Catholic Sistas welcomes back seminarian Craig DeYoung as he writes about Pope Benedict XVI’s resignation.
At St. Mary’s Seminary, ecclesial rumors spread like wildfire. By 6:15 this morning, news of Pope Benedict XVI’s resignation was making its way through our ranks. After morning prayer and meditation, there was an explosion of speculation and opinion at the seminary. Indeed, my first class this morning was dedicated to a discussion about the event. This is no doubt to be expected as everyone comes to grips with the situation but I would like to make a few observations about what is happening and offer a hopeful perspective regarding Pope Benedict’s resignation.
I have observed among my brother seminarians that each is absorbing the revelation in their own way. Some in silence, some in conversation, and others in the chapel. Shock and sorrow seem to be the theme of many hearts, including my own. Catholics (and non-catholics) have fallen in love with Pope Benedict XVI over the last eight years. His teaching is profound, his heart warm, and his leadership solid and foresighted. He has done much for our Church as the Vicar for Christ over these last years.
When I began checking the news before my first class I didn’t have to go far. Rumor and speculation are at their peak as to why the Pope is retiring, what will he do after he retires, and will he will go back to being a Cardinal? There is an unending discussion about who the next Pope will be and what the future of the Church will look like. Will there be this change or that change in the Church? And the list goes on.
As you’ve undoubtably noticed, everyone is talking about it. Twitter and Facebook are wild with comments, links, and thoughts about the Pope’s decision. News stations are calling anyone connected with the Church for comment. Heck, I’m even writing a blog article. Why is everyone talking about it? Simple, it will effect the whole world and the course of history. Kind of scary when you think about it that way. At least for me it is.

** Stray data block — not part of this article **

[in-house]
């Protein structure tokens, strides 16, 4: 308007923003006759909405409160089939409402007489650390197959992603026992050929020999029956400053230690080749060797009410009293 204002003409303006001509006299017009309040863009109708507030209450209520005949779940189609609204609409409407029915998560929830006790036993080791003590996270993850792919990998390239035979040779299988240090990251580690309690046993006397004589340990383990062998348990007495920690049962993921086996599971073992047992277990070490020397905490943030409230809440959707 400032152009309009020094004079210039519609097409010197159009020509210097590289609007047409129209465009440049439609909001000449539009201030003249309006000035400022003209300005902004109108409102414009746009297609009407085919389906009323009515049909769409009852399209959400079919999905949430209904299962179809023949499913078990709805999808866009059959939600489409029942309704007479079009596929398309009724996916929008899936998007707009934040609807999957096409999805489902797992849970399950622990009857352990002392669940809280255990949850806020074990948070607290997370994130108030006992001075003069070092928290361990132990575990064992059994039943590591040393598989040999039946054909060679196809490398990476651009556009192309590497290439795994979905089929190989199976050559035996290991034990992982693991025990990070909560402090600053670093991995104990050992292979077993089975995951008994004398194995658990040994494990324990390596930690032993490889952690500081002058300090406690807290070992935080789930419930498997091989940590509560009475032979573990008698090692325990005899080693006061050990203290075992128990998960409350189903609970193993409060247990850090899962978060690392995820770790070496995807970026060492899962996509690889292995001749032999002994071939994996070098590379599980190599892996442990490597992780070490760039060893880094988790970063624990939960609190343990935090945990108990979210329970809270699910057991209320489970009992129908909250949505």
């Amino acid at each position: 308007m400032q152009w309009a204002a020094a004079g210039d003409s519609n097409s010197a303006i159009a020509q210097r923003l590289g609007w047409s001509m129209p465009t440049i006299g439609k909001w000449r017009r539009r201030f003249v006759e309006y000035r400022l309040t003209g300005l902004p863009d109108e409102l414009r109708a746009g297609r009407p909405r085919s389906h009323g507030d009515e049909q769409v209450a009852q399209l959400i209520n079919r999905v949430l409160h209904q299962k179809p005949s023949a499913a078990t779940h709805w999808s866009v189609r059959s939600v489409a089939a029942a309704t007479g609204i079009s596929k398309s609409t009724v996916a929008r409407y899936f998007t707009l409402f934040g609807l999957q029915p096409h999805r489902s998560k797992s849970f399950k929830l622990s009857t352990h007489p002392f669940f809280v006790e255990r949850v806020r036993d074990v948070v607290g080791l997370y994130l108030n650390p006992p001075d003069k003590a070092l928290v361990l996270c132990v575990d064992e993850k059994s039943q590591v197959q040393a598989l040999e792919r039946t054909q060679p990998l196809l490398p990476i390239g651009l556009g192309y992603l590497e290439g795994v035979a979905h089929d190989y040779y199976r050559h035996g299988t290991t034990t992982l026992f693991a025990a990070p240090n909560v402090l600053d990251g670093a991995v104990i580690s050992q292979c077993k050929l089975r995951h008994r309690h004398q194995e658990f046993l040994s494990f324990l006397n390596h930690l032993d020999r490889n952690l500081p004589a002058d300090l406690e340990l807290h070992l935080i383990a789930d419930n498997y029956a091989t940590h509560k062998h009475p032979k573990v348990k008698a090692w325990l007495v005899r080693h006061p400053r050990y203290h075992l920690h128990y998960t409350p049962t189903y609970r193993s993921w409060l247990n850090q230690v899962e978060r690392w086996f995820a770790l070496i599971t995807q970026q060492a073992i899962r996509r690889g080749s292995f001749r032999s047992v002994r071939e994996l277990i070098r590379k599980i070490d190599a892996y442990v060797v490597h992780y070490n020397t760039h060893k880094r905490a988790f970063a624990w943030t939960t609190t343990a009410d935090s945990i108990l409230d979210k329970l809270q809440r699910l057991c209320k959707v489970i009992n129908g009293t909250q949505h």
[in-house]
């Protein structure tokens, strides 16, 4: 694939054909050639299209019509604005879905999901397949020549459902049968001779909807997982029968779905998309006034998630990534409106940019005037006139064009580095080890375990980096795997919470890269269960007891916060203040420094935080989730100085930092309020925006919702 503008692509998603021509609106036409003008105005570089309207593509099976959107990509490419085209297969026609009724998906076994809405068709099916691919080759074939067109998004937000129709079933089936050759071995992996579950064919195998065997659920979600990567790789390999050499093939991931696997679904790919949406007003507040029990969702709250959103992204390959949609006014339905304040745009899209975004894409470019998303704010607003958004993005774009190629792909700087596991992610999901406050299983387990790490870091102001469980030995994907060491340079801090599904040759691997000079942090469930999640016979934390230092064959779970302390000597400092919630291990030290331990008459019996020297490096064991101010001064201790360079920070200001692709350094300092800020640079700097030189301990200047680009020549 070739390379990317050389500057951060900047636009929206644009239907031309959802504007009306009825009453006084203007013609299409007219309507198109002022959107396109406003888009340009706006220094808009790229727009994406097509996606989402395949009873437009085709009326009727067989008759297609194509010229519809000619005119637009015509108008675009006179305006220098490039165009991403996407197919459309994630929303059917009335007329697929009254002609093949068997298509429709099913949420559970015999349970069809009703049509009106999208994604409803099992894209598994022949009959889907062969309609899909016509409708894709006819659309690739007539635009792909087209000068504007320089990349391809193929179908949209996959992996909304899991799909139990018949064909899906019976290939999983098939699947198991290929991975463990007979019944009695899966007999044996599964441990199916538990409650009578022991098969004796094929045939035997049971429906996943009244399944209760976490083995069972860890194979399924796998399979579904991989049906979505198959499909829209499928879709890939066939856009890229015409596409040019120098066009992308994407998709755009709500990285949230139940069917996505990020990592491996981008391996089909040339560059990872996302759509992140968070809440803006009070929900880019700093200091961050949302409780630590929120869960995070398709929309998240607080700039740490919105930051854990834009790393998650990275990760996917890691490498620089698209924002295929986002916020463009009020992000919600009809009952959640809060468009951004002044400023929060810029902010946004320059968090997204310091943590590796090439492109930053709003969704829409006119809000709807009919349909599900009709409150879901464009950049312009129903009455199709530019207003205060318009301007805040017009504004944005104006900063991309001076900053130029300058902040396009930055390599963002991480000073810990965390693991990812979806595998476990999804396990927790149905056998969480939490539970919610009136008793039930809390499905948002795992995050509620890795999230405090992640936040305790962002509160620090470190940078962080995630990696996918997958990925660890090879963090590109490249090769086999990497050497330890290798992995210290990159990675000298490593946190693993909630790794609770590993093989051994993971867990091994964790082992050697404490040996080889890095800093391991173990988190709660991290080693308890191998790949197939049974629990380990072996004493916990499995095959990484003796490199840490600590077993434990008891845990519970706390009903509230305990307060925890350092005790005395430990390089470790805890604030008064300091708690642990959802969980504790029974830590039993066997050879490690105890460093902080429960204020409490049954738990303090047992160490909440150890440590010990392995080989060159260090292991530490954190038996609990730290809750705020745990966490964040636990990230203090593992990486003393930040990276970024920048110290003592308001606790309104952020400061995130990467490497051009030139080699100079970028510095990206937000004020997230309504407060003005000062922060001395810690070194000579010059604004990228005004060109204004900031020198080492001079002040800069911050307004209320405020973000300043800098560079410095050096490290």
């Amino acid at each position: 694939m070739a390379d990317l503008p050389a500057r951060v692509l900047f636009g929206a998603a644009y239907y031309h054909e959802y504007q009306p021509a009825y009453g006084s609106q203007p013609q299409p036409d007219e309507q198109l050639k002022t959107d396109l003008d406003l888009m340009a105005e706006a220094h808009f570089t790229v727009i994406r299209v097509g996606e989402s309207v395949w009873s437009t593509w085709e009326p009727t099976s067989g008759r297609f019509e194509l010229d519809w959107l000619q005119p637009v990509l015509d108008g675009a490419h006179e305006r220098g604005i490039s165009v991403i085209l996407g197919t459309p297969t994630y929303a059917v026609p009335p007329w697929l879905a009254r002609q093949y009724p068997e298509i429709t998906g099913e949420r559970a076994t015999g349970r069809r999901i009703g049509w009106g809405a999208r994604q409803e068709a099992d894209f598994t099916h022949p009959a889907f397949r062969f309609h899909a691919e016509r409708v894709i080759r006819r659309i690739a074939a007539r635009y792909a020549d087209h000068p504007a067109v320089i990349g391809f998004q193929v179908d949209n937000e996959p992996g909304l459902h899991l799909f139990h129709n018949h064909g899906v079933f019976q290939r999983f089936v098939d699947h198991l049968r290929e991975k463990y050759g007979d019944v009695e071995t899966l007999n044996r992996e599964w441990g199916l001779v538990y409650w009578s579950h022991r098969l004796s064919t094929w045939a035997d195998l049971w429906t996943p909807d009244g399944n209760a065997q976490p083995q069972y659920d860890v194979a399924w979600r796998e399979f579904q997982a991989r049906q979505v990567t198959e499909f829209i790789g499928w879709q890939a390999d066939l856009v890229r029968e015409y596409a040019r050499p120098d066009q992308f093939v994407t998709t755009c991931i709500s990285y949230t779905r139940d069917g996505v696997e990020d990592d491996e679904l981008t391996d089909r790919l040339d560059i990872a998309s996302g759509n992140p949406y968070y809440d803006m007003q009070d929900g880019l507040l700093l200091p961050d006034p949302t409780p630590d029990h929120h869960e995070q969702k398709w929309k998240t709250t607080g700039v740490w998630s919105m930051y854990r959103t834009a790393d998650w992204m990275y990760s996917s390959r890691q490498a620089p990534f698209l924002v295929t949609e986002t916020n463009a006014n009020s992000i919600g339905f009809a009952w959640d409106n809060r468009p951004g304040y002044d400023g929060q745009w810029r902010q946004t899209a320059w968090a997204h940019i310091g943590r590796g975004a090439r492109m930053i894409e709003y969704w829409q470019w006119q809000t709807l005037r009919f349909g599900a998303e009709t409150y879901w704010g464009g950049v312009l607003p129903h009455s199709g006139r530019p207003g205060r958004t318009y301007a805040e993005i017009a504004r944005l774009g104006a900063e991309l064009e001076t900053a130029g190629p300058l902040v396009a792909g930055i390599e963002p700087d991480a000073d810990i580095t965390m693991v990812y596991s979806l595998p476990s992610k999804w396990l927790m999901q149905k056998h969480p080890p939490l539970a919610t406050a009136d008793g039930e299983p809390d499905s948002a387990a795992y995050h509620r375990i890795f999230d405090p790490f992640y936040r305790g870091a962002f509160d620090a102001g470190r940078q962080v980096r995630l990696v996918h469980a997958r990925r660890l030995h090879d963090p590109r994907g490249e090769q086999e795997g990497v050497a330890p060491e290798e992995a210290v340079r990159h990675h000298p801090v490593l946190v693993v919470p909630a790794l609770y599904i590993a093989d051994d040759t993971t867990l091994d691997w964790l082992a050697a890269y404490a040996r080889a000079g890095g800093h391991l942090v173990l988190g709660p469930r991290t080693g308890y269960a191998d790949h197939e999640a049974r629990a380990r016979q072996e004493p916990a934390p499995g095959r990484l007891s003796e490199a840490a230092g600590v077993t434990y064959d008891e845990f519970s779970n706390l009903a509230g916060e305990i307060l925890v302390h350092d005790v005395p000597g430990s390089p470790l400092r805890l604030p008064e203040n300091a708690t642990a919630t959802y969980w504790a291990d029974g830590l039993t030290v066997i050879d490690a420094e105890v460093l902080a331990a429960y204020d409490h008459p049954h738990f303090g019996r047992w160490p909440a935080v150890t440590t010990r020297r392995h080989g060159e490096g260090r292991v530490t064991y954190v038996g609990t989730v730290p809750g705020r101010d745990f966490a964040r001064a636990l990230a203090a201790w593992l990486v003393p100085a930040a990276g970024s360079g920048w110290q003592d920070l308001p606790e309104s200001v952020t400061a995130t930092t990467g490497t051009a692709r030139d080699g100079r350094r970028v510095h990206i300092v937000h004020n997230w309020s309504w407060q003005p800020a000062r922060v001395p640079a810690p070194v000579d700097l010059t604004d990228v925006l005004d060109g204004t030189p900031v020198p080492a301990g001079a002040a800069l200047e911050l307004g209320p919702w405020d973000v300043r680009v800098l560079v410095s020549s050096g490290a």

I have my own thoughts and opinions on these questions but I’m more occupied with the growing sense of anxiety and anticipation among the faithful about what will happen after February 28th. It is to this anxiety and anticipation that I would like to speak and offer the perspective of faith.
When Christ died on the cross, his disciples were devastated. They had lived with Christ, fallen in love with him, and believed him to be the messiah sent by God. When he died they were shaken deeply. They did not know what would happen, where they would go, or what they would do. Everything that had happened and that they had believed was put into question by Christ’s death. Simply put, they were desolate. With eagle clear hindsight you would think they would have remembered Christ’s words predicting his death and his promise of resurrection but they did not. We, however, have something the disciples did not: the resurrection of Jesus and the indwelling of the Holy Spirit.
The joy of resurrection and the indwelling of the Holy Spirit assures as Christians today that Christ’s promises are true. When any sort of storm comes upon us in the bark of the the Church, of which there have been many and will be many, we must hold fast to the promises of Christ and your faith in him. Because he is always faithful, his promises are true.
What is happening now is not unlike what happened then. We can lose track of the unshakable promises of Christ in the midst of the storms of life. Remember now his words and promises.
Christ spoke to us along with the disciples who were terrified amidst the storm saying, “Courage, I am.” (Matthew 6:50)
Jesus makes a promise to Peter about the Church that “the powers of death shall not prevail against it”. (Matthew 16:18)
About himself he promises, “lo, I am with you always, to the close of the age” (Matthew 28:20). Also, he says, “When the Spirit of truth comes, he will guide you into all the truth; for he will not speak on his own authority, but whatever he hears he will speak, and he will declare to you the things that are to come.” (John 16:13) We have the assurance of Christ’s presence in his Church and his protection, along with the help of the Holy Spirit.
Moreover, we can be sure of Christ’s compassion for those who scripture tells us that, “When he saw the crowds, he had compassion for them, because they were harassed and helpless, like sheep without a shepherd.” (Matthew 9:36) Immediately after this Christ sends out the twelve to preach the Kingdom of God and to minister to the crowds.
As we reflect upon the resignation of Pope Benedict XVI, I think it is important to hold fast to these promises in our hearts and pray faithfully to the Lord now and always. Ponder these promises and remember that Christ will not leave us without himself, his Spirit, or shepherds to guide us! Put every event within the perspective of our faith and do not let your courage be shaken when storms come.
::Craig DeYoung, a published contributor with Catholic Sistas, is a seminarian for the Diocese of Austin and, God willing, will be ordained to the presbyterate in 2014. A graduate of Texas A&M University, he became Catholic while in college and often refers to the Easter Vigil when he entered the Church as the happiest day of his entire life. His deepest desire is that his heart be conformed to the Sacred Heart of Christ. His favorite prayer is “Lord Jesus, meek and humble of heart, make our hearts like unto yours.”::